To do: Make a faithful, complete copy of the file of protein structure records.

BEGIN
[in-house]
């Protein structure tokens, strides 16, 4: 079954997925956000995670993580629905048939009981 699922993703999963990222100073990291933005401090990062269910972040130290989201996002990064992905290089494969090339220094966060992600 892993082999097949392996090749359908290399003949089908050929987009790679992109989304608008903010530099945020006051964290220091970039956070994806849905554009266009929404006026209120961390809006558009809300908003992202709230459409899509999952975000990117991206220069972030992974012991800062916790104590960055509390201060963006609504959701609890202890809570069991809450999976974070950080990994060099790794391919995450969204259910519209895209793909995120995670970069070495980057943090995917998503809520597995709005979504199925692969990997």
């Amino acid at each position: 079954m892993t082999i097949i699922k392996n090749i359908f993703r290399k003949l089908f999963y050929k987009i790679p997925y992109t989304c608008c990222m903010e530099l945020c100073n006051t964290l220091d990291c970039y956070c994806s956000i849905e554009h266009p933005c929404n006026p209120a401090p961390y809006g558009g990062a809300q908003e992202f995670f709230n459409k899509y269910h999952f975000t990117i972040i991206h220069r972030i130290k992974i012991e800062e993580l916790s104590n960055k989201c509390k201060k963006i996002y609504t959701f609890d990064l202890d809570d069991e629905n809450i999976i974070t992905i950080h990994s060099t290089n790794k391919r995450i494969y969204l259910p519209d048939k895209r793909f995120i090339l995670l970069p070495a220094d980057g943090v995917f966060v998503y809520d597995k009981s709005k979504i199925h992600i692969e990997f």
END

[in-house]
């Protein structure tokens, strides 16, 4: 079954997925956000995670993580629905048939009981 699922993703999963990222100073990291933005401090990062269910972040130290989201996002990064992905290089494969090339220094966060992600 892993082999097949392996090749359908290399003949089908050929987009790679992109989304608008903010530099945020006051964290220091970039956070994806849905554009266009929404006026209120961390809006558009809300908003992202709230459409899509999952975000990117991206220069972030992974012991800062916790104590960055509390201060963006609504959701609890202890809570069991809450999976974070950080990994060099790794391919995450969204259910519209895209793909995120995670970069070495980057943090995917998503809520597995709005979504199925692969990997």
């Amino acid at each position: 079954m892993t082999i097949i699922k392996n090749i359908f993703r290399k003949l089908f999963y050929k987009i790679p997925y992109t989304c608008c990222m903010e530099l945020c100073n006051t964290l220091d990291c970039y956070c994806s956000i849905e554009h266009p933005c929404n006026p209120a401090p961390y809006g558009g990062a809300q908003e992202f995670f709230n459409k899509y269910h999952f975000t990117i972040i991206h220069r972030i130290k992974i012991e800062e993580l916790s104590n960055k989201c509390k201060k963006i996002y609504t959701f609890d990064l202890d809570d069991e629905n809450i999976i974070t992905i950080h990994s060099t290089n790794k391919r995450i494969y969204l259910p519209d048939k895209r793909f995120i090339l995670l970069p070495a220094d980057g943090v995917f966060v998503y809520d597995k009981s709005k979504i199925h992600i692969e990997f």